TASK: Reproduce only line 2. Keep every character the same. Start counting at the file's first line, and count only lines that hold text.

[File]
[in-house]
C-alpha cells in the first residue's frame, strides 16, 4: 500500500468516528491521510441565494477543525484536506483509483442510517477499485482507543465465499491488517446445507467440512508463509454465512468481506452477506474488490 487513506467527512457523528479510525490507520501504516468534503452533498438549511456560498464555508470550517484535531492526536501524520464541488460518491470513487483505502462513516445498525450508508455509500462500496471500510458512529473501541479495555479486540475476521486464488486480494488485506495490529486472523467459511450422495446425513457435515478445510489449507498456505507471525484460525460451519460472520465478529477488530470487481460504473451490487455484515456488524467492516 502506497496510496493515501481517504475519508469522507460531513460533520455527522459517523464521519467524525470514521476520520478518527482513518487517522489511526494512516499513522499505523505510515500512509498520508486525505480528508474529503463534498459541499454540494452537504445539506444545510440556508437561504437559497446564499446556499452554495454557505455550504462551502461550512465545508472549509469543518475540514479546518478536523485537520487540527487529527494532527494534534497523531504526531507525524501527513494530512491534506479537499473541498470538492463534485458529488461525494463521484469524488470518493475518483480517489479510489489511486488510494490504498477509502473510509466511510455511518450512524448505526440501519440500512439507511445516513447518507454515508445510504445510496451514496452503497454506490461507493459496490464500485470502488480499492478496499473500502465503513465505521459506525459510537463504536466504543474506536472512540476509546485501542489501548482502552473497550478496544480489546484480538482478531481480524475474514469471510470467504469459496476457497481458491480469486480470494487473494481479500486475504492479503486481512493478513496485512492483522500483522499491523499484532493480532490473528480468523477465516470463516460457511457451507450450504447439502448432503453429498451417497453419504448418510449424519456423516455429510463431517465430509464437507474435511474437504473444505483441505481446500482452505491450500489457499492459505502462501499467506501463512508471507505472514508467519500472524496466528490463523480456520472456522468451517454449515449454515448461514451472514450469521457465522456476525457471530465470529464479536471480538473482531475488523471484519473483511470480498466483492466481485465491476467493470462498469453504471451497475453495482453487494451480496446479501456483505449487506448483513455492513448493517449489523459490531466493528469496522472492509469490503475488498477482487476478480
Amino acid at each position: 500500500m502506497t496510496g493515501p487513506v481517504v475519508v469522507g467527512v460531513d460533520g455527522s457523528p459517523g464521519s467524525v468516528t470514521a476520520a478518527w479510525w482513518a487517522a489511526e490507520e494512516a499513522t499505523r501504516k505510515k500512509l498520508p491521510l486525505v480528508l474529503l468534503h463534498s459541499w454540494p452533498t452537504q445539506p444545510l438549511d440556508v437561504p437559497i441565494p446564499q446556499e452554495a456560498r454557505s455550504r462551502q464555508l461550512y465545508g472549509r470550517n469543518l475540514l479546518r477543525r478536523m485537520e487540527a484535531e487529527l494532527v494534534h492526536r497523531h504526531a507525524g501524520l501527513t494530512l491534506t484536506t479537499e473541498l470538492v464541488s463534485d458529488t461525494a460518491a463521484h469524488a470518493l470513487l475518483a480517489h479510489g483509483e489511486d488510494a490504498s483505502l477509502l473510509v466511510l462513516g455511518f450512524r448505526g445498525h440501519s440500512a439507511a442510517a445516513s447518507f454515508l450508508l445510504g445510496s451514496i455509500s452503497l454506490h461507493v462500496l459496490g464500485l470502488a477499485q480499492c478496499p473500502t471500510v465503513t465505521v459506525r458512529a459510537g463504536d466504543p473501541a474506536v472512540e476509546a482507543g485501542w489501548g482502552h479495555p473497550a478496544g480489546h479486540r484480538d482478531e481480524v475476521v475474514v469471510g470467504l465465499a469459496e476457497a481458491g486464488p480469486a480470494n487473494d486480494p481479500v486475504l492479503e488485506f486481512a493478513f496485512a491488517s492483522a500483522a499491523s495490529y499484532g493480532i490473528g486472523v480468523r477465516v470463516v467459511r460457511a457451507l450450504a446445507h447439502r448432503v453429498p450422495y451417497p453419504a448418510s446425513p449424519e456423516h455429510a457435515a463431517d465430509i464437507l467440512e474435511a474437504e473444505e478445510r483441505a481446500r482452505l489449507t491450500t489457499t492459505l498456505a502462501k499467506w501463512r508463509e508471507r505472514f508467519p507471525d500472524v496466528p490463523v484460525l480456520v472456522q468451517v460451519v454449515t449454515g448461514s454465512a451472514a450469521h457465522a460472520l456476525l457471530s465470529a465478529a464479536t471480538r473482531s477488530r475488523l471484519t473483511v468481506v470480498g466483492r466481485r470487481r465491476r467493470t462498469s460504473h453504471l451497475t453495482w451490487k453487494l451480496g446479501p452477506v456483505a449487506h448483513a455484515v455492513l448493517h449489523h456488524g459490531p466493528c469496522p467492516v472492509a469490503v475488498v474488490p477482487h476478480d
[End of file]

C-alpha cells in the first residue's frame, strides 16, 4: 500500500468516528491521510441565494477543525484536506483509483442510517477499485482507543465465499491488517446445507467440512508463509454465512468481506452477506474488490 487513506467527512457523528479510525490507520501504516468534503452533498438549511456560498464555508470550517484535531492526536501524520464541488460518491470513487483505502462513516445498525450508508455509500462500496471500510458512529473501541479495555479486540475476521486464488486480494488485506495490529486472523467459511450422495446425513457435515478445510489449507498456505507471525484460525460451519460472520465478529477488530470487481460504473451490487455484515456488524467492516 502506497496510496493515501481517504475519508469522507460531513460533520455527522459517523464521519467524525470514521476520520478518527482513518487517522489511526494512516499513522499505523505510515500512509498520508486525505480528508474529503463534498459541499454540494452537504445539506444545510440556508437561504437559497446564499446556499452554495454557505455550504462551502461550512465545508472549509469543518475540514479546518478536523485537520487540527487529527494532527494534534497523531504526531507525524501527513494530512491534506479537499473541498470538492463534485458529488461525494463521484469524488470518493475518483480517489479510489489511486488510494490504498477509502473510509466511510455511518450512524448505526440501519440500512439507511445516513447518507454515508445510504445510496451514496452503497454506490461507493459496490464500485470502488480499492478496499473500502465503513465505521459506525459510537463504536466504543474506536472512540476509546485501542489501548482502552473497550478496544480489546484480538482478531481480524475474514469471510470467504469459496476457497481458491480469486480470494487473494481479500486475504492479503486481512493478513496485512492483522500483522499491523499484532493480532490473528480468523477465516470463516460457511457451507450450504447439502448432503453429498451417497453419504448418510449424519456423516455429510463431517465430509464437507474435511474437504473444505483441505481446500482452505491450500489457499492459505502462501499467506501463512508471507505472514508467519500472524496466528490463523480456520472456522468451517454449515449454515448461514451472514450469521457465522456476525457471530465470529464479536471480538473482531475488523471484519473483511470480498466483492466481485465491476467493470462498469453504471451497475453495482453487494451480496446479501456483505449487506448483513455492513448493517449489523459490531466493528469496522472492509469490503475488498477482487476478480